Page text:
Wheeled recreational devices include skateboards, foot powered scooters (scooters), roller skates and roller blades. These recreational items are very popular with children, young people and adults. While their movement and speed is powered by the user, they can travel quickly and are often used as a method of transport. Some scooters have a braking system but most devices rely on very basic user control systems for stopping or slowing the device.
In Australia, 24,458 children aged 0-16 years were admitted to hospital over a 10 year period (2002-2012) as a result of falls from ice skates, roller skates, skateboards, scooters and other pedestrian conveyances.1
Between 2016 and 2017, 233 children were admitted to the Sydney Children’s Hospitals Network as a result of a fall of the same nature, making it the fourth most common reason for a fall related injury.2
At greatest risk are young children, learners and experienced users performing tricks at high speed.
The upper limbs and wrists are the most common areas of injury. Other areas include elbows, knees and the head.
There are no Australian Standards for these recreational items.
Although helmet use is not a legal requirement, it is highly recommended. Helmets that meet the Australian Standard for bicycle helmets (AS/NZS 2063:2008) can be worn.3 Dedicated skateboard helmets are better choice as they are designed to provide full coverage of the head including the lower back of the head. They are also constructed with solid material and include less or no ventilations, a feature necessary for bicycle helmets.
The NSW Centre for Road Safety advises that boards, skates and blades are best used in designated areas, such as ramps and skate parks. Skates may be used on footpaths, regardless of the age of the user, unless there are signs that say they are not to be used in those areas.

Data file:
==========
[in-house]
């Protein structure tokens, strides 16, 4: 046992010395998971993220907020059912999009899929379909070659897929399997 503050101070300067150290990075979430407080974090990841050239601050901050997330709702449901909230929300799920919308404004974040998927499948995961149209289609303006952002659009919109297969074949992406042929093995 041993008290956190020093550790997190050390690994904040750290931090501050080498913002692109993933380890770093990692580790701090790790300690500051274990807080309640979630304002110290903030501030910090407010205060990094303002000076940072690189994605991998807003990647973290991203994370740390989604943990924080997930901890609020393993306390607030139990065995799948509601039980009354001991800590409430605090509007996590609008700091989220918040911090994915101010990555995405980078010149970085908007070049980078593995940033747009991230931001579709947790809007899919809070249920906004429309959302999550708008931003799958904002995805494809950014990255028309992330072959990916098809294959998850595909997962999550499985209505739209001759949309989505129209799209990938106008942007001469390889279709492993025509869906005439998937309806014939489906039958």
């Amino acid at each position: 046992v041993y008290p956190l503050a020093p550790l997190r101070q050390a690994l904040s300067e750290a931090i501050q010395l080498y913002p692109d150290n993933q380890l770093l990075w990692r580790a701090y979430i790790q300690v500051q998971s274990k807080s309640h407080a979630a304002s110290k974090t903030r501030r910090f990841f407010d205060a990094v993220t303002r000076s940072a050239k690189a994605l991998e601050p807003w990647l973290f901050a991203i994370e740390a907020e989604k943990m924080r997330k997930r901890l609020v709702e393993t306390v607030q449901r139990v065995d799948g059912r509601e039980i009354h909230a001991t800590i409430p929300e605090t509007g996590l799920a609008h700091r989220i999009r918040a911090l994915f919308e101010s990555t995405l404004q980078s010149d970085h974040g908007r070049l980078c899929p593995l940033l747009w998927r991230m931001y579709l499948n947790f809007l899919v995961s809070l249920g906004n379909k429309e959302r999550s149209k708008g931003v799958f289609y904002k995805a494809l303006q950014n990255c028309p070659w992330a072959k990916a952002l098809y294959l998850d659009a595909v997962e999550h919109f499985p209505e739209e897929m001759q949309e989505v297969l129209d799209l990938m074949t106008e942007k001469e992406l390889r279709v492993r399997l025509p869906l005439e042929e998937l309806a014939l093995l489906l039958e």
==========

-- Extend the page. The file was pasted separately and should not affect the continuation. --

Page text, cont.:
Riders or skaters should keep to the left when on footpaths and give way to others on the path.
Skateboards and scooters can only be used on minor roads (those with no lane lines marked) that have a maximum speed limit of 50km during daylight hours.
As powered scooters are unable to be registered, they can only be used on private land.4
1. Mitchell , R., Curtis, K., Foster, K,. (2017). A 10-year review of the characteristics and health outcomes of injury-related hospitalisations of children in Australia. Day of Difference Fountdation. University of Sydney: http://www.paediatricinjuryoutcomes.org.au/wp-content/uploads/2017/06/Australian-child-injury-report_FINAL-070617.pdf .
2. Kids Health Child Health Promotion Unit.(2019) Injury-related hospital admissions toSydney Children’s Hospitals Network (2016-2017). Sydney Children’s Hospitals Network. https://kidshealth.schn.health.nsw.gov.au/childhood-injury
3. NSW Transport (2018, January 8) Helmets and safety gear https://roadsafety.transport.nsw.gov.au/stayingsafe/bicycle-riders/helmets-gear.html
4. NSW Transport (2018, June 28) Skate boards, foot scooters and rollerblades https://roadsafety.transport.nsw.gov.au/stayingsafe/pedestrians/skateboardsfootscootersandrollerblades/